One Company with 83% Returns, and the Fireworks will Continue

Piyush is a member of The Motley Fool Blog Network -- entries represent the personal opinion of the blogger and are not formally edited.

Whenever I went into the store to buy an ultrabook, the high prices always scared me away. This week I purchased an HP ultrabook that cost me around $900, and while some may say that this isn’t cheap, I’d say it’s cheap on a comparative basis. Solid state drives (SSDs) play a major role in making these machines lighter, more energy efficient, and give them nearly 44% faster boot-up times compared to regular laptops. But it is also the SSDs that drive up the prices of ultrabooks.

However, storage drive manufacturers have found a solution to the high costs. Hybrid hard drives, which include both SSDs and hybrid disk drives (HDDs), are rapidly catching on in the ultrabook market. The technology was first developed by Seagate (NASDAQ: STX) in 2007, but it is only now that the world is shifting to hybrid drives as an alternative to the expensive SSDs.

Let’s compare the price and performance of the two main storage technologies.

Storage Type

Performance

Capacity

Price

Cost/GB

HDD

100%

250GB

$23

$0.09

SSD

144%

256GB

$180

$0.7

We can see that the SSDs cost nearly 800% more than HDDs, while giving only a 44% performance boost. The pricing of hybrid drives starts at $23, and provides a 41% increase in boot up times and a more than 300% increase in access times compared to the traditional hard drives. The performance is similar to the SSDs but costs 87% less than SSDs.

Most of the ultrabook manufacturers are now rolling out models with hybrid drives for cost conscious consumers like me. However, to cater to the premium segment who don’t want to give up on the drive’s access times, ultrabooks with SSDs are still being sold. Currently Seagate is one of the leading manufacturers of the hybrid technology, and the phasing in of hybrid drives for both desktops and ultrabooks makes the company an appealing investment option.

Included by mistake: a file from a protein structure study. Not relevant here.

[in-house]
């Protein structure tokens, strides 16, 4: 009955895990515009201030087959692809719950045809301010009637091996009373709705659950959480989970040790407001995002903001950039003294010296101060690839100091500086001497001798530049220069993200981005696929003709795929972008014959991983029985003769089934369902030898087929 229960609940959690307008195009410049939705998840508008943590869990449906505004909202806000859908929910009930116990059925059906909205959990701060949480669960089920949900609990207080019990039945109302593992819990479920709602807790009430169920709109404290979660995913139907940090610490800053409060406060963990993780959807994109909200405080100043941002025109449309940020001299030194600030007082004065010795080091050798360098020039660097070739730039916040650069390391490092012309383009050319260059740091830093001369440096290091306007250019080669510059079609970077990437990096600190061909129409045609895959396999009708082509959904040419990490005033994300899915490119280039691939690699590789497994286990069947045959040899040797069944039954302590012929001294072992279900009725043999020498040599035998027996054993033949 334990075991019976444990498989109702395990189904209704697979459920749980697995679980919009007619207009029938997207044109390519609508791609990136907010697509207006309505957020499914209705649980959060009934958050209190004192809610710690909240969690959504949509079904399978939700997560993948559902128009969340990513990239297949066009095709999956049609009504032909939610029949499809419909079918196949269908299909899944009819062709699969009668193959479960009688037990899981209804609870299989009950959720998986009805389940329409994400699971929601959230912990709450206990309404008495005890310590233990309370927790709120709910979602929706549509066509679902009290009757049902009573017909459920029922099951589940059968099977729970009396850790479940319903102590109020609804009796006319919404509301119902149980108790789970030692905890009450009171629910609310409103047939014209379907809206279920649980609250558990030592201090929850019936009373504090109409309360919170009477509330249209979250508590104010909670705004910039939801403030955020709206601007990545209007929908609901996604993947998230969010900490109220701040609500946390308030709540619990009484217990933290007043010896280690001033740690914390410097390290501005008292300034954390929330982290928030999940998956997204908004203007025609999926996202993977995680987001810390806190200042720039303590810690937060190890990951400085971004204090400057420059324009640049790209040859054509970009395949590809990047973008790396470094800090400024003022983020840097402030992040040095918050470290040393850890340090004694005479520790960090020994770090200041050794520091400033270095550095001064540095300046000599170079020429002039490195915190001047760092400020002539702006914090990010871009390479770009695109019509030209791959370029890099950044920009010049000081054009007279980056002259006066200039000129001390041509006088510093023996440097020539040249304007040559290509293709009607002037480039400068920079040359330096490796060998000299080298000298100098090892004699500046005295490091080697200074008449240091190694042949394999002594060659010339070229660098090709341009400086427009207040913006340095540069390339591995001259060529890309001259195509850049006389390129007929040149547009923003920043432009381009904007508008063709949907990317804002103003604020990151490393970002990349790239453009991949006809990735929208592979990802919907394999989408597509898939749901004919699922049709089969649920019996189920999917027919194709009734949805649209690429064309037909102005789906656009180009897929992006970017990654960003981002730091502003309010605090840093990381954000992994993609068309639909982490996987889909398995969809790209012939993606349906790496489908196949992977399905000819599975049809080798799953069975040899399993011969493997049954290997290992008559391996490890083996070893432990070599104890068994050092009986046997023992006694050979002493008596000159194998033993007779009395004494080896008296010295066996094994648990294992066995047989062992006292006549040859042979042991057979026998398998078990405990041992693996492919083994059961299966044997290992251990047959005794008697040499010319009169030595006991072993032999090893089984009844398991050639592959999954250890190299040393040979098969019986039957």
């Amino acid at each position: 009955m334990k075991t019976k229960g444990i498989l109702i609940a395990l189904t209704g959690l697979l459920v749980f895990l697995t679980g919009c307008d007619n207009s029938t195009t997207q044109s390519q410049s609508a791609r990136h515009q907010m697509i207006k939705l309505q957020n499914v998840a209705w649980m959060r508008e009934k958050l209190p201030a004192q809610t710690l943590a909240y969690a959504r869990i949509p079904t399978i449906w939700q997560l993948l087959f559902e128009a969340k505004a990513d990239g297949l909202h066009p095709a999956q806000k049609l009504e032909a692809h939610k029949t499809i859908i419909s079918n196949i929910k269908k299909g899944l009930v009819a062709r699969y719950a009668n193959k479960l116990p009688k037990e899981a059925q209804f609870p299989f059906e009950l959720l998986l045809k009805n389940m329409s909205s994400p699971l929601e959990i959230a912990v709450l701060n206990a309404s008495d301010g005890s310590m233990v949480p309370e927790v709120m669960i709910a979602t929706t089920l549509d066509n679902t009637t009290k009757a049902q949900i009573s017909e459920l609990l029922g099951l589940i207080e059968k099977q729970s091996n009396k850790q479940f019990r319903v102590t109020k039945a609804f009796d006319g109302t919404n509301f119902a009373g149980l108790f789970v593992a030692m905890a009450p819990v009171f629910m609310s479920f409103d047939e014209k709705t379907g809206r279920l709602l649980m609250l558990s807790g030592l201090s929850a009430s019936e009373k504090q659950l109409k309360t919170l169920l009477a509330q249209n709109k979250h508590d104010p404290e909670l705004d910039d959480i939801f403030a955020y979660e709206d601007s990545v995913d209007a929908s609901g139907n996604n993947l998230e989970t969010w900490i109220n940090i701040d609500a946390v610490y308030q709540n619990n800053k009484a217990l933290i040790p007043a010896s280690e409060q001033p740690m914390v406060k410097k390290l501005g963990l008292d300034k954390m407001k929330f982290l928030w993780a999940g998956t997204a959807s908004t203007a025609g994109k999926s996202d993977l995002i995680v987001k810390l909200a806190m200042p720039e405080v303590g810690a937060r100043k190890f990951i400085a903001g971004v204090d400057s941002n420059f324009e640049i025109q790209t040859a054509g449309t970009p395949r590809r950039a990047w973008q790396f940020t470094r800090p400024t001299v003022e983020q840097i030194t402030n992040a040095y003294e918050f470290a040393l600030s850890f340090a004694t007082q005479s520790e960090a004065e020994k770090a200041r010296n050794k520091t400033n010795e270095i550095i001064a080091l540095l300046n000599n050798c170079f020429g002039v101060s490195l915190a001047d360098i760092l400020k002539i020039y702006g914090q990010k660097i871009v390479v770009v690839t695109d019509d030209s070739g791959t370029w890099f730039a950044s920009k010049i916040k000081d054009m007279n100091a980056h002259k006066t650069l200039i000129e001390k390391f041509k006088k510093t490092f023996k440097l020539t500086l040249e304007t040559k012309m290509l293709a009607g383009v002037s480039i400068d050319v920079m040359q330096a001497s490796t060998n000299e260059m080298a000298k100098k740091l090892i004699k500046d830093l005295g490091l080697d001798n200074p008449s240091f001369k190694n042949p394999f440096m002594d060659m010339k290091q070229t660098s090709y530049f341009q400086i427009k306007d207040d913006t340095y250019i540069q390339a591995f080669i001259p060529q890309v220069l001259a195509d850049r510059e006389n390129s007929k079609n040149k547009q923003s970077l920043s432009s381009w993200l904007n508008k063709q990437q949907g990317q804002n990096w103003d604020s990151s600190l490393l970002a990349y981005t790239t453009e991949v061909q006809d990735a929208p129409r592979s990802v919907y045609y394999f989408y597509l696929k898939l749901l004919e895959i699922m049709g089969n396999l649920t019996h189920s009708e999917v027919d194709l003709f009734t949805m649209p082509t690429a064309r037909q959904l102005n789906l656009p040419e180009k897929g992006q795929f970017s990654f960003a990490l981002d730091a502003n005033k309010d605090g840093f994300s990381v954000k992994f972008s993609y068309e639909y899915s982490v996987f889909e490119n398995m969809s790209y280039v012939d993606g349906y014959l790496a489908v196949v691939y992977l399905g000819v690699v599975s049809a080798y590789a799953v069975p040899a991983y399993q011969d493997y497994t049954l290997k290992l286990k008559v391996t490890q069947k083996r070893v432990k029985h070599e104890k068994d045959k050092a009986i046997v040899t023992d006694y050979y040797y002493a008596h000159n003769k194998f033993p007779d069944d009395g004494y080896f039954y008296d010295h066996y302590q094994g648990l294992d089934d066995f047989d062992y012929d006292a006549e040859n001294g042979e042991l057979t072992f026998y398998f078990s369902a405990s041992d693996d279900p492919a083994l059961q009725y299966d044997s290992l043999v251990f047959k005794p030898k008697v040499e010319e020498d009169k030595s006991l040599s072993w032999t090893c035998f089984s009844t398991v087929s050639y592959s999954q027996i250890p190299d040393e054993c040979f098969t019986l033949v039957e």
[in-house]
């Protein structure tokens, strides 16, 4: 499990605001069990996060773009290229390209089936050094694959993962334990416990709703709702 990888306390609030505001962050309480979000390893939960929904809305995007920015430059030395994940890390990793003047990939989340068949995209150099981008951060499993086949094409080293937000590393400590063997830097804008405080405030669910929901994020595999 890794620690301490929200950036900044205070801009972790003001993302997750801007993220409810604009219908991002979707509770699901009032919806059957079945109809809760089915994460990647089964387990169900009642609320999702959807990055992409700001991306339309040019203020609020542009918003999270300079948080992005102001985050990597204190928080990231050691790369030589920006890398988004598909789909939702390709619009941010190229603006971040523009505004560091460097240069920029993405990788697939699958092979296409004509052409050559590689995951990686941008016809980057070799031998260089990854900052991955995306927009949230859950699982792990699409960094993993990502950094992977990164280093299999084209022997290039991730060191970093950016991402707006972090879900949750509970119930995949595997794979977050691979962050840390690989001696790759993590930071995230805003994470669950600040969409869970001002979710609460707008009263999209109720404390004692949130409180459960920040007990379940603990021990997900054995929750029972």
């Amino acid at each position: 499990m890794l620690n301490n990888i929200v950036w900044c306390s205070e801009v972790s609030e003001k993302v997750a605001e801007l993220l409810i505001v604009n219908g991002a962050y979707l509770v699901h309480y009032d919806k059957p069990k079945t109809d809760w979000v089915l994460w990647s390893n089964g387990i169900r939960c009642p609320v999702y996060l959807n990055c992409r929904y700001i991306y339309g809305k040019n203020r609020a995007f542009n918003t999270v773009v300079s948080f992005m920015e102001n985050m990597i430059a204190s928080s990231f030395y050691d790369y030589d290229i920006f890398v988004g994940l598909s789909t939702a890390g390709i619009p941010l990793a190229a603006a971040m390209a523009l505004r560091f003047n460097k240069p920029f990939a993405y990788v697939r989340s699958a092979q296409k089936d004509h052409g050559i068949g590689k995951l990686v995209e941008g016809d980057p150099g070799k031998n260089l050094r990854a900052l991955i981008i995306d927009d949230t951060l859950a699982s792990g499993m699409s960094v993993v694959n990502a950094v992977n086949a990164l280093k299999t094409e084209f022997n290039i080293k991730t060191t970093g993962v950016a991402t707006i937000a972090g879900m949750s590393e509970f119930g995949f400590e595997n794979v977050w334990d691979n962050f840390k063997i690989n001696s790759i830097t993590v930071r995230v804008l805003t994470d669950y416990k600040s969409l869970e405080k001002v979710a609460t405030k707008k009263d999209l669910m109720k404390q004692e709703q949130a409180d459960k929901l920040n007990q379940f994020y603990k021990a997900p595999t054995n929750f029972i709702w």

The highlight of Seagate’s recent quarterly results was the 55% surge in revenues, bringing the total to $4.5 billion compared to $2.9 billion in the same quarter a year ago. Gross margins shrank by 4% due to the floods in Thailand, which was an issue faced by the entire industry. However, the gross margin is still above the pre-flood levels, and the quick recovery in Thailand is expected to inflate the margins back up.

The company shares its market space with Western Digital (NASDAQ: WDC) and OCZ Technologies (NASDAQ: OCZ). From the chart we can see that Seagate has given returns in excess of 80% YTD, while OCZ has negative returns. The company has significantly outperformed its peers in terms of stock returns.

STX data by YCharts

Let’s take a look at the financial metrics of the three companies.

Company

Gross  Margin

Trailing annual Dividend Yield

ROE

Seagate

33.7%

4.25%

96%

Western Digital

29.16%

0.66%

24.5%

OCZ Technologies

23.7%

0%

-7.7%

Seagate looks to have the best mix of numbers, with the highest returns of equity and the highest gross profit margins. The annual yield of 2011 stood at 4.25% with a moderate payout of 12.5%. I believe that Seagate could make its way into any dividend growth portfolio.

Seagate is currently the leading manufacturer of hybrid hard drives and, and the company’s fundamentals and financials look great. Seagate has outperformed its peers in terms of stock returns, and I believe that the stock could further head north.


PiyushArora has no positions in the stocks mentioned above. The Motley Fool owns shares of Western Digital. Try any of our Foolish newsletter services free for 30 days. We Fools may not all hold the same opinions, but we all believe that considering a diverse range of insights makes us better investors. The Motley Fool has a disclosure policy.If you have questions about this post or the Fool’s blog network, click here for information.

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